These tools need to be practical and they need to deliver on the promise to keep facilities open and to support new developments.
Clearwater, FL (PRWEB) November 10, 2015
Sports participation rates are declining in nearly every major sport while childhood obesity and diabetes rates have risen to levels unsustainable to society. The looming health crisis associated with a sedentary lifestyle has numerous causes, so the Aspen Institute’s Project Play was created to help stakeholders improve access to sport in all communities. Further complicating these issues is the fact that American kids from lower income families are most at risk of missing out on a sports experience. In an era when elite and travel sports athletes dominate the youth sports landscape, underserved communities are the least likely to enjoy the social, health, and community benefits that contribute to a child becoming a well-balanced adult.
On October 6, the Sports Facilities Advisory and Sports Facilities Management (SFA|SFM), partnered with The Aspen Institute to host the “Where's the Money Roundtable” event held at the Aspen Institute in Washington D.C. The roundtable assembled more than two dozen leaders from the public infrastructure, finance, parks and recreation, and facility and parks development sectors, to identify funding solutions that can assist communities in maintaining and developing places for kids to play. The SFA|SFM are sister firms that have helped more than 700 communities to identify strategy around sports facility developments, and now provides management to venues that will host more than 16 million visits this year. SFA|SFM has overseen a portfolio totaling more than $5 billion in youth and community sports complexes.
The availability of facilities and recreation spaces for children to play sports is directly related to participation rates. By finding ways to increase the number of facilities available to children in communities around the country, more may gain access to an athletic team or group. As a result of the October 6, the Aspen Institute will produce a resource that can be disseminated nationally to assist local government officials, financial advisors, economic development entities, and parks and recreation departments, in their efforts to improve access to sport.
SFA|SFM CEO and founder Dev Pathik, said “These tools need to be practical and they need to deliver on the promise to keep facilities open and to support new developments. These resources are being produced with the guidance of Wall Street Public finance experts and a number of other groups because we want this to lead to changes in the trends in sports participation.”
“Much of the work of Project Play to date has been focused on the development of quality sport programs and experiences for kids,” says Tom Farrey, Executive Director of the Aspen Institute Sports & Society Program. “But programs don’t exist without places to play. If programs are the software, parks and recreation facilities are the hardware.”
The roundtable explored innovative strategies and models used to finance more facilities, identified new opportunities for public and private actors to work together, and will produce a simple toolkit that city and sport leaders can use to determine financing options. In a post-event survey, roundtable attendees identified “more innovative financing models” and “more public-private partnerships” as the two best opportunities to grow the availability of sport and recreation spaces in communities.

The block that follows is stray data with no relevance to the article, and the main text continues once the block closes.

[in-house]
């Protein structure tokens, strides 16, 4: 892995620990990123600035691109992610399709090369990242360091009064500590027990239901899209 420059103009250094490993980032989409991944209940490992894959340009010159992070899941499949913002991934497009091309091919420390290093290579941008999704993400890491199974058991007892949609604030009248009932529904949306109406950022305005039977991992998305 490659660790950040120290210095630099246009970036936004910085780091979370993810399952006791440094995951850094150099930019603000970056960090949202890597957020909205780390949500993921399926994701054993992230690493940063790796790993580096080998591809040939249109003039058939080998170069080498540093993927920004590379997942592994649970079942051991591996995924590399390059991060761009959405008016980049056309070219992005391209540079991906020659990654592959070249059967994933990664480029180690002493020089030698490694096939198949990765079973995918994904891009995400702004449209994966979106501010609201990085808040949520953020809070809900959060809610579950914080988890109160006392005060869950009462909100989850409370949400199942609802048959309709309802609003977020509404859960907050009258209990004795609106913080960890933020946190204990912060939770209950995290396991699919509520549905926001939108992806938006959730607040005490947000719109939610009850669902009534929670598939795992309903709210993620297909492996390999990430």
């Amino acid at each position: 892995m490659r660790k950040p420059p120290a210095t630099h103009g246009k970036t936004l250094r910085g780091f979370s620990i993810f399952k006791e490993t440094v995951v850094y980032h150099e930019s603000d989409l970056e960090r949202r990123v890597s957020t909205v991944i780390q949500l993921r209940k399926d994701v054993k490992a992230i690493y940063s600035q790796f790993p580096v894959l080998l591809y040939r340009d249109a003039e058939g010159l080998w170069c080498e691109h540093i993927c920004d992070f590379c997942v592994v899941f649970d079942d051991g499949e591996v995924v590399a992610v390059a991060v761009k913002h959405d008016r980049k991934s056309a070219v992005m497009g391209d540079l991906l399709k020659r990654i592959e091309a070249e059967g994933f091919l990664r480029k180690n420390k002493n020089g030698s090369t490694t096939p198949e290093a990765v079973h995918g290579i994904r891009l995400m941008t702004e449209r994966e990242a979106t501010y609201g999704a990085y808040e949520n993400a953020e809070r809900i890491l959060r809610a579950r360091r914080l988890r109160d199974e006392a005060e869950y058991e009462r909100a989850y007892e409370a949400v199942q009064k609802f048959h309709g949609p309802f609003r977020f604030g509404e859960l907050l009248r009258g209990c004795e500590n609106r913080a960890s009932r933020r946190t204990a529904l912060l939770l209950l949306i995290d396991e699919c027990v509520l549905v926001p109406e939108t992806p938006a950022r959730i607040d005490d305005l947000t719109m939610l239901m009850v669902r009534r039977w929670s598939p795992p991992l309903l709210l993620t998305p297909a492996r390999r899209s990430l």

See what roundtables participants had to say about the topic in these Aspen Institute videos:
The issues facing the world of youth sports are of such importance that the past Project Play events have drawn the participation of notable Project Play leaders including President Bill Clinton, Kobe Bryant, Craig Robinson, Michelle Kwan, U.S. Olympic Committee CEO Scott Blackmun, and American College of Sports Medicine CEO Jim Whitehead.
Based in Washington D.C., the Aspen Institute is an educational and policy study organization with the mission to foster leadership based on enduring values and to provide a nonpartisan venue for dealing with critical issues. Project Play, an initiative of the Aspen Institute Sports & Society Program, is a multi-stage effort to provide stakeholders with platforms to build healthy communities through sport.
The mission of SFA|SFM is to improve the health and economic vitality of the communities they serve through the proper planning and management of community based sport and recreation centers. Additionally, the organization improves performance of existing sport and recreational complexes. It works with public, private, religious, government, and institutional clients, and also partnered with the Aspen Institute to support the goals of Project Play.
About Sports Facilities Advisory and Sports Facilities Management (SFA|SFM):
The Sports Facilities Advisory and Sports Facilities Management (SFA|SFM) is the leading resource in sports facility planning and management. SFA|SFM has served a portfolio totaling more than $5 billion in planned and operational sports centers since its founding in 2003. For more information, visit http://www.sportadvisory.com/home.html.
(1) Project Play Playbook. Robert Wood Foundation Research
(2) “U.S. Census Bureau 2012 Economic Census Industry Snapshot”. census.gov/econ/
(3) Holland, Kelley. "Lower-Income Students Getting Shut Out of Sports”; NBC News; July 27' 2014. nbcnews.com/business/consumer/lower-income-students-getting-shut-out-sports-n164941
(4) "High Cost of Youth Sports”; The Huffington Post; June 21, 2013. huffingtonpost.com/visualnewscom/high-cost-of-youth-sports_b_3469012.html